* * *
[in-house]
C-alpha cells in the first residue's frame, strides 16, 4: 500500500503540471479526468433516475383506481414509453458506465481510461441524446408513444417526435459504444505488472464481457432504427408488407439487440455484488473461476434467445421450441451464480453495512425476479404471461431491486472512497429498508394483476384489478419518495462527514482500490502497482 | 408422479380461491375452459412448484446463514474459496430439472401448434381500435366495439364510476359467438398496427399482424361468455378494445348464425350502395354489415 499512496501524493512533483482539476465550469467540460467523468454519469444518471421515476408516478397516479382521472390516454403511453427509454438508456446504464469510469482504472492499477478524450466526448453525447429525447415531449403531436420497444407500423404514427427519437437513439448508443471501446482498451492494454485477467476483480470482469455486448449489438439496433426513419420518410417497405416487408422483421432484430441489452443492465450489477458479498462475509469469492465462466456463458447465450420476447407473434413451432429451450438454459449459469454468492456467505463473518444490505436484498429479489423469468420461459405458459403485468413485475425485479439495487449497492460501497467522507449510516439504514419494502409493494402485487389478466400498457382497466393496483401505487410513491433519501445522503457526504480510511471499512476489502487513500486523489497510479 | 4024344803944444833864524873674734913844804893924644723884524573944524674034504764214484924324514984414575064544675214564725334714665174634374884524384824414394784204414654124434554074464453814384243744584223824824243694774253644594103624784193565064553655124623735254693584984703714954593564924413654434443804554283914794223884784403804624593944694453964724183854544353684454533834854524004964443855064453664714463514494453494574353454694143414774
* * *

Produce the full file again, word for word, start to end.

[in-house]
C-alpha cells in the first residue's frame, strides 16, 4: 500500500503540471479526468433516475383506481414509453458506465481510461441524446408513444417526435459504444505488472464481457432504427408488407439487440455484488473461476434467445421450441451464480453495512425476479404471461431491486472512497429498508394483476384489478419518495462527514482500490502497482 | 408422479380461491375452459412448484446463514474459496430439472401448434381500435366495439364510476359467438398496427399482424361468455378494445348464425350502395354489415 499512496501524493512533483482539476465550469467540460467523468454519469444518471421515476408516478397516479382521472390516454403511453427509454438508456446504464469510469482504472492499477478524450466526448453525447429525447415531449403531436420497444407500423404514427427519437437513439448508443471501446482498451492494454485477467476483480470482469455486448449489438439496433426513419420518410417497405416487408422483421432484430441489452443492465450489477458479498462475509469469492465462466456463458447465450420476447407473434413451432429451450438454459449459469454468492456467505463473518444490505436484498429479489423469468420461459405458459403485468413485475425485479439495487449497492460501497467522507449510516439504514419494502409493494402485487389478466400498457382497466393496483401505487410513491433519501445522503457526504480510511471499512476489502487513500486523489497510479 | 4024344803944444833864524873674734913844804893924644723884524573944524674034504764214484924324514984414575064544675214564725334714665174634374884524384824414394784204414654124434554074464453814384243744584223824824243694774253644594103624784193565064553655124623735254693584984703714954593564924413654434443804554283914794223884784403804624593944694453964724183854544353684454533834854524004964443855064453664714463514494453494574353454694143414774